Facing the Victims and Fighting the Evil
Editor's Note: During the New Abortion Caravan, many of our team members took the time to write reflections on their experiences. This is the testimony of one of our summer interns after spending a day driving behind one of our Reproductive "Choice" Campaign trucks.
by Lauren Kyfiuk
I was driving through Langley, BC with the New Abortion Caravan. Devorah and I were driving behind one of our trucks, which are covered in signs that show the truth about abortion. The picture on the back of the truck was of a 24-week aborted girl. Having seen this picture many times before, I was not surprised when it did not evoke the same knee-jerk reaction of nausea that it had the first time I saw it.
However, as time passed I developed a knot in my stomach. I continued to gaze up at of this baby girl, whose own blood painted her face. Her feet were swollen and her beautiful but fragile body had been cracked out of shape. Her body lay limp and lifeless while the hand of her killer grasped her head, tilting it toward the camera. The knot in my stomach turned into a brick on my chest, and a pang in my heart. I allowed myself to cry. Her face, behind all the blood and bruises, was beautiful. Her hands, had you zoomed in close-enough, were perfect. They looked soft.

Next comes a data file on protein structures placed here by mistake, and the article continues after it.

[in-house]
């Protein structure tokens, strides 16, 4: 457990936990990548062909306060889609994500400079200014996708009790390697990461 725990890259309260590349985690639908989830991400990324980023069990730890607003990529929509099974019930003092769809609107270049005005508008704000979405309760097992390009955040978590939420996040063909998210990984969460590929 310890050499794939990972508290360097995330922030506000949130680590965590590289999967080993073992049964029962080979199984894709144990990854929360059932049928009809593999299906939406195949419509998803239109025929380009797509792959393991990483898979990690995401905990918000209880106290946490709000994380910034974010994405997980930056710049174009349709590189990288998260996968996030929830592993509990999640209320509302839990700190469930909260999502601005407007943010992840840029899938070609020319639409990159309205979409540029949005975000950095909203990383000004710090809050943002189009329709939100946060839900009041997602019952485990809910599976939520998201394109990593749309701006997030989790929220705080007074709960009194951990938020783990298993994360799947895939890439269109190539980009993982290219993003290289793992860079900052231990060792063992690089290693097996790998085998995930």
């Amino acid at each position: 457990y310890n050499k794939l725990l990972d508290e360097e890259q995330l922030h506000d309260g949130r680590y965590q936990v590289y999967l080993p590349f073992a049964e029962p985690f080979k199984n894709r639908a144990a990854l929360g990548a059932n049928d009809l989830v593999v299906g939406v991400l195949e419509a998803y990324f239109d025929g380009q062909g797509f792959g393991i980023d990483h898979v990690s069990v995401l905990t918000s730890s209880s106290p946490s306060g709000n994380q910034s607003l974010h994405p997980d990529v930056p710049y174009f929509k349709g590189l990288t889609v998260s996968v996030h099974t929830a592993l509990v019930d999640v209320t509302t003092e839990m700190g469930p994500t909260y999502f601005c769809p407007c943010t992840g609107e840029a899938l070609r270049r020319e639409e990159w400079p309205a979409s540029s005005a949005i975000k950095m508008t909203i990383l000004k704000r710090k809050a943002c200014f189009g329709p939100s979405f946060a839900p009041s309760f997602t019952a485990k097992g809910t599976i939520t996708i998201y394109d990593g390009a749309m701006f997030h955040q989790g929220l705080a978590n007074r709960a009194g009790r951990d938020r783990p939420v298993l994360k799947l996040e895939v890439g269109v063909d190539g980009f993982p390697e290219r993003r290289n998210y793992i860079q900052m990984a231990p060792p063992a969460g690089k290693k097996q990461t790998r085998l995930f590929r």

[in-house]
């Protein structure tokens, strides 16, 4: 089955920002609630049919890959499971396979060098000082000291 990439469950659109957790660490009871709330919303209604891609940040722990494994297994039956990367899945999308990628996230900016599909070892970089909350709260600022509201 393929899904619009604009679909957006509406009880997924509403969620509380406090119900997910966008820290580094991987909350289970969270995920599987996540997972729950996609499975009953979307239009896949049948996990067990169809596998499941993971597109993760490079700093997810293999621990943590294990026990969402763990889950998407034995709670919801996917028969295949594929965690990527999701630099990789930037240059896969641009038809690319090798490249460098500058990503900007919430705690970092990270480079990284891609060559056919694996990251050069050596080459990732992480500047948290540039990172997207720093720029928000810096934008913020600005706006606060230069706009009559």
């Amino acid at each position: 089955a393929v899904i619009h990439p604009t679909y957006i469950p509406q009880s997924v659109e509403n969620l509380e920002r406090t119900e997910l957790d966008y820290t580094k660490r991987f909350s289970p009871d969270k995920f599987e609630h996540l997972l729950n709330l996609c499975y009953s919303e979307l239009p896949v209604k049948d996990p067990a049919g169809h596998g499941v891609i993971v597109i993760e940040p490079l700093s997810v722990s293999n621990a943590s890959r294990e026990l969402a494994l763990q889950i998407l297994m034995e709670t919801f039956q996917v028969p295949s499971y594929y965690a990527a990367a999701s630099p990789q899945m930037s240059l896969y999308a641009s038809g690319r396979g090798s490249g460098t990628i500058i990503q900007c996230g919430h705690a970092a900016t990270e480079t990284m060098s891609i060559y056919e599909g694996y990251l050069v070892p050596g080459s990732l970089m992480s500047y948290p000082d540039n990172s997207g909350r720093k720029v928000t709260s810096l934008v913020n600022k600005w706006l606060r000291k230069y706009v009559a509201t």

Thoughts of who she was and the life she could have been destined for flooded my imagination. Images of joyful birthdays she will never celebrate, peers and loved ones who survived her whom she will never meet, hugs she will never receive, the wedding day that will never be, and the family that will never exist. Although I was unable to meet this child in person, I felt almost as if I had come to know her intimately as a person that day.
After five long and painful hours staring up at her broken and bloody body, my heart broke even more deeply. I came to a greater realization of the magnitude of this genocide that is occurring in our own backyards and was further convicted of the extreme importance of showing the pictures. I must re-visit them time and time again in an attempt to grasp even a fraction of a sliver of the horror of this tragedy. Though her body may rot away, this picture never will.
I also realized that this feeling of compassion is of little worth if it does not move us to action. If compassion was the flower, action is the fruit. If we “abort” this process halfway through, all we are left with is a dry and wilted conscience.
Say you see a child on the street, thin and shivering in the cold. If someone were to say to them, “Have a great day, stay warm and eat well!” What good does that do them if we do not reach out in love to help them?
I challenge you today to slow down and face the truth once again. I challenge you to stop and look in the face of this child for even just thirty seconds. Allow yourself to connect with who this child is, listen to what she has to say. What is she asking you to do for her and her peers?
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